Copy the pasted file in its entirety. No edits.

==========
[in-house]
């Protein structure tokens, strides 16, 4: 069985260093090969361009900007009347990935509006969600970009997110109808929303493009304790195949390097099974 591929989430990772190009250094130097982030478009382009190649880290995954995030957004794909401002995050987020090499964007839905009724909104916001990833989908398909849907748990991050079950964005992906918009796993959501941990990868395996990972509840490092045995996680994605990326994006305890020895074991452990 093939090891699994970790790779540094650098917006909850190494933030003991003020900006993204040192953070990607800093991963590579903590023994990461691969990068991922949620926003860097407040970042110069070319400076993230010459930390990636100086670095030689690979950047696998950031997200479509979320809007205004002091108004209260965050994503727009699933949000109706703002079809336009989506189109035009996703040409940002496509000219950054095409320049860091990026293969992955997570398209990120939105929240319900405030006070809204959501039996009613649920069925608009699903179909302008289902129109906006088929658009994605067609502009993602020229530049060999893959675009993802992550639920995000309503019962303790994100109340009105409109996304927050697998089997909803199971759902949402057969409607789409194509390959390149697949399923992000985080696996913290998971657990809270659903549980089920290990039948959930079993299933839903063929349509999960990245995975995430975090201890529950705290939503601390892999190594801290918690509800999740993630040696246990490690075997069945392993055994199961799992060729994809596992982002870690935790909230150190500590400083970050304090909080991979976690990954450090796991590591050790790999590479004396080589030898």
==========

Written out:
[in-house]
């Protein structure tokens, strides 16, 4: 069985260093090969361009900007009347990935509006969600970009997110109808929303493009304790195949390097099974 591929989430990772190009250094130097982030478009382009190649880290995954995030957004794909401002995050987020090499964007839905009724909104916001990833989908398909849907748990991050079950964005992906918009796993959501941990990868395996990972509840490092045995996680994605990326994006305890020895074991452990 093939090891699994970790790779540094650098917006909850190494933030003991003020900006993204040192953070990607800093991963590579903590023994990461691969990068991922949620926003860097407040970042110069070319400076993230010459930390990636100086670095030689690979950047696998950031997200479509979320809007205004002091108004209260965050994503727009699933949000109706703002079809336009989506189109035009996703040409940002496509000219950054095409320049860091990026293969992955997570398209990120939105929240319900405030006070809204959501039996009613649920069925608009699903179909302008289902129109906006088929658009994605067609502009993602020229530049060999893959675009993802992550639920995000309503019962303790994100109340009105409109996304927050697998089997909803199971759902949402057969409607789409194509390959390149697949399923992000985080696996913290998971657990809270659903549980089920290990039948959930079993299933839903063929349509999960990245995975995430975090201890529950705290939503601390892999190594801290918690509800999740993630040696246990490690075997069945392993055994199961799992060729994809596992982002870690935790909230150190500590400083970050304090909080991979976690990954450090796991590591050790790999590479004396080589030898």